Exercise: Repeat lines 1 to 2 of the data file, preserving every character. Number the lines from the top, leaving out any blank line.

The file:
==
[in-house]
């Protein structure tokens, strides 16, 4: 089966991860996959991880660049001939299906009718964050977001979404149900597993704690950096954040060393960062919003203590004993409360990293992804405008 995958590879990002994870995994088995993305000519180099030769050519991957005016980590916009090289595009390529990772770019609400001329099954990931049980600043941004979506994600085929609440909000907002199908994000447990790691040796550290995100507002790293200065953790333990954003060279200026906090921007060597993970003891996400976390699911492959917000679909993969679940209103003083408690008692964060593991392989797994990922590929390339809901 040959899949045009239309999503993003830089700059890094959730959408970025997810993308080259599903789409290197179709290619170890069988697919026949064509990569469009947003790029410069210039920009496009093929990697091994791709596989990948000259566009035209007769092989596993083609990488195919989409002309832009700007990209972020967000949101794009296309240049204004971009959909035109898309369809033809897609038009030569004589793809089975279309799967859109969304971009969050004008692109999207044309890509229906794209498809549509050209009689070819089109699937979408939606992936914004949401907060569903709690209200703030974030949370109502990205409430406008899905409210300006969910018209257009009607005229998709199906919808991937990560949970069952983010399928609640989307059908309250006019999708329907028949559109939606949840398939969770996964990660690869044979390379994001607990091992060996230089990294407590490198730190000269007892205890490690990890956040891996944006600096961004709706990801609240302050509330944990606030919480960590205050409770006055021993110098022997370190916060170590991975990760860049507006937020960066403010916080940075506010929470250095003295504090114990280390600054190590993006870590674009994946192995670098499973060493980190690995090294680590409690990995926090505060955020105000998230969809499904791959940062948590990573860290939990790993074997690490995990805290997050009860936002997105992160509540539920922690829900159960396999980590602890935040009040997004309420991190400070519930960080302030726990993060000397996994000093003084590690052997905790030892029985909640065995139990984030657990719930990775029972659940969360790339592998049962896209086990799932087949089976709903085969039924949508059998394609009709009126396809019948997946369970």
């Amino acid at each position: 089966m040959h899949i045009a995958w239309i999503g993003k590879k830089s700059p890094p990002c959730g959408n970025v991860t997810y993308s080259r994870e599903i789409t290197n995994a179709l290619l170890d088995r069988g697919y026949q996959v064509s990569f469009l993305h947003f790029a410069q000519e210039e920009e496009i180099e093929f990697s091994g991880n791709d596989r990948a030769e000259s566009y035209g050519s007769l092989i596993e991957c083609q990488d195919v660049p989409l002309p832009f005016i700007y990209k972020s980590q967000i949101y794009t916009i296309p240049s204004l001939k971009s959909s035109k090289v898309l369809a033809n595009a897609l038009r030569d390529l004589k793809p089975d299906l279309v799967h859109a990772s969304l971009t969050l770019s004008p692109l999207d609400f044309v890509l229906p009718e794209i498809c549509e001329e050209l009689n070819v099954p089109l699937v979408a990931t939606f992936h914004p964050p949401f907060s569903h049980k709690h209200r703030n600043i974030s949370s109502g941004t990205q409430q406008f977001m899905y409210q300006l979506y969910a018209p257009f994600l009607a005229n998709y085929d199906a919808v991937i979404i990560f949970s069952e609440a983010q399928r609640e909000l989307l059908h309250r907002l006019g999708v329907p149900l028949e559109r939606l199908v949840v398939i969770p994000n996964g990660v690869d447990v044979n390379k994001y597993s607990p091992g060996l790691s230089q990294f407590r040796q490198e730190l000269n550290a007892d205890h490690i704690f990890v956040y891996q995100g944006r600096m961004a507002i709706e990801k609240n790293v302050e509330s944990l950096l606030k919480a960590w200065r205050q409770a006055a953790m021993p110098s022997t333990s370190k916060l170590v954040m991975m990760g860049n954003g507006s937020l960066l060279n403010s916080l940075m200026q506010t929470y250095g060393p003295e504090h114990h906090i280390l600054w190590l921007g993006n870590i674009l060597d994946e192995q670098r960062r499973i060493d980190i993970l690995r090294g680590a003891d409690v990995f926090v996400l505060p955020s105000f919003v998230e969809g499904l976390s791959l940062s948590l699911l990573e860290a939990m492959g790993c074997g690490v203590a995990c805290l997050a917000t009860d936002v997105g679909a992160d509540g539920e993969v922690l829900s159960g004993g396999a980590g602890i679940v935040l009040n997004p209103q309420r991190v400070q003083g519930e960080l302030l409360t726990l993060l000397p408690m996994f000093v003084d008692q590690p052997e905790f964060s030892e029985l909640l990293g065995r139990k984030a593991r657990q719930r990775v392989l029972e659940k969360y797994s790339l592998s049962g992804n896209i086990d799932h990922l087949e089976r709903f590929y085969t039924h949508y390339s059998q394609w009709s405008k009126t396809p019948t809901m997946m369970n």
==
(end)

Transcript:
[in-house]
């Protein structure tokens, strides 16, 4: 089966991860996959991880660049001939299906009718964050977001979404149900597993704690950096954040060393960062919003203590004993409360990293992804405008 995958590879990002994870995994088995993305000519180099030769050519991957005016980590916009090289595009390529990772770019609400001329099954990931049980600043941004979506994600085929609440909000907002199908994000447990790691040796550290995100507002790293200065953790333990954003060279200026906090921007060597993970003891996400976390699911492959917000679909993969679940209103003083408690008692964060593991392989797994990922590929390339809901 040959899949045009239309999503993003830089700059890094959730959408970025997810993308080259599903789409290197179709290619170890069988697919026949064509990569469009947003790029410069210039920009496009093929990697091994791709596989990948000259566009035209007769092989596993083609990488195919989409002309832009700007990209972020967000949101794009296309240049204004971009959909035109898309369809033809897609038009030569004589793809089975279309799967859109969304971009969050004008692109999207044309890509229906794209498809549509050209009689070819089109699937979408939606992936914004949401907060569903709690209200703030974030949370109502990205409430406008899905409210300006969910018209257009009607005229998709199906919808991937990560949970069952983010399928609640989307059908309250006019999708329907028949559109939606949840398939969770996964990660690869044979390379994001607990091992060996230089990294407590490198730190000269007892205890490690990890956040891996944006600096961004709706990801609240302050509330944990606030919480960590205050409770006055021993110098022997370190916060170590991975990760860049507006937020960066403010916080940075506010929470250095003295504090114990280390600054190590993006870590674009994946192995670098499973060493980190690995090294680590409690990995926090505060955020105000998230969809499904791959940062948590990573860290939990790993074997690490995990805290997050009860936002997105992160509540539920922690829900159960396999980590602890935040009040997004309420991190400070519930960080302030726990993060000397996994000093003084590690052997905790030892029985909640065995139990984030657990719930990775029972659940969360790339592998049962896209086990799932087949089976709903085969039924949508059998394609009709009126396809019948997946369970």